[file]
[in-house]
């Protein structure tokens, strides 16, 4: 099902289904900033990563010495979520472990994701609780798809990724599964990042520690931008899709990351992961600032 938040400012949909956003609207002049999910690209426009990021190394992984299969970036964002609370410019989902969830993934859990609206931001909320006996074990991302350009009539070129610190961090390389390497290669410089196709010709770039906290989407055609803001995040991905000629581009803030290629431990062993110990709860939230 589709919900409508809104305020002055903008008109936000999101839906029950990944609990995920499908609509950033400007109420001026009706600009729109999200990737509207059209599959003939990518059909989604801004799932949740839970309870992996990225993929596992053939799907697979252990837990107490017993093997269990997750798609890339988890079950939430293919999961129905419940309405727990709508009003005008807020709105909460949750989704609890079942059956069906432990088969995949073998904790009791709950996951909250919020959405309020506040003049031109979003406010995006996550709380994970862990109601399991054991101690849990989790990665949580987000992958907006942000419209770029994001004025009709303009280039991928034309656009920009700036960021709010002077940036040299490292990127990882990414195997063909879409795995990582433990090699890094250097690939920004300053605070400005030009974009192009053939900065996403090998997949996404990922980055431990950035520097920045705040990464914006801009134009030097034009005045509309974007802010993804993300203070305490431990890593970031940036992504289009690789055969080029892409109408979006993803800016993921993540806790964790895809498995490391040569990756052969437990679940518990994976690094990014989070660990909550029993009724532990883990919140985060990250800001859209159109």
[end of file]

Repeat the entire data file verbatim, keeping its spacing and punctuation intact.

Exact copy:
[in-house]
């Protein structure tokens, strides 16, 4: 099902289904900033990563010495979520472990994701609780798809990724599964990042520690931008899709990351992961600032 938040400012949909956003609207002049999910690209426009990021190394992984299969970036964002609370410019989902969830993934859990609206931001909320006996074990991302350009009539070129610190961090390389390497290669410089196709010709770039906290989407055609803001995040991905000629581009803030290629431990062993110990709860939230 589709919900409508809104305020002055903008008109936000999101839906029950990944609990995920499908609509950033400007109420001026009706600009729109999200990737509207059209599959003939990518059909989604801004799932949740839970309870992996990225993929596992053939799907697979252990837990107490017993093997269990997750798609890339988890079950939430293919999961129905419940309405727990709508009003005008807020709105909460949750989704609890079942059956069906432990088969995949073998904790009791709950996951909250919020959405309020506040003049031109979003406010995006996550709380994970862990109601399991054991101690849990989790990665949580987000992958907006942000419209770029994001004025009709303009280039991928034309656009920009700036960021709010002077940036040299490292990127990882990414195997063909879409795995990582433990090699890094250097690939920004300053605070400005030009974009192009053939900065996403090998997949996404990922980055431990950035520097920045705040990464914006801009134009030097034009005045509309974007802010993804993300203070305490431990890593970031940036992504289009690789055969080029892409109408979006993803800016993921993540806790964790895809498995490391040569990756052969437990679940518990994976690094990014989070660990909550029993009724532990883990919140985060990250800001859209159109």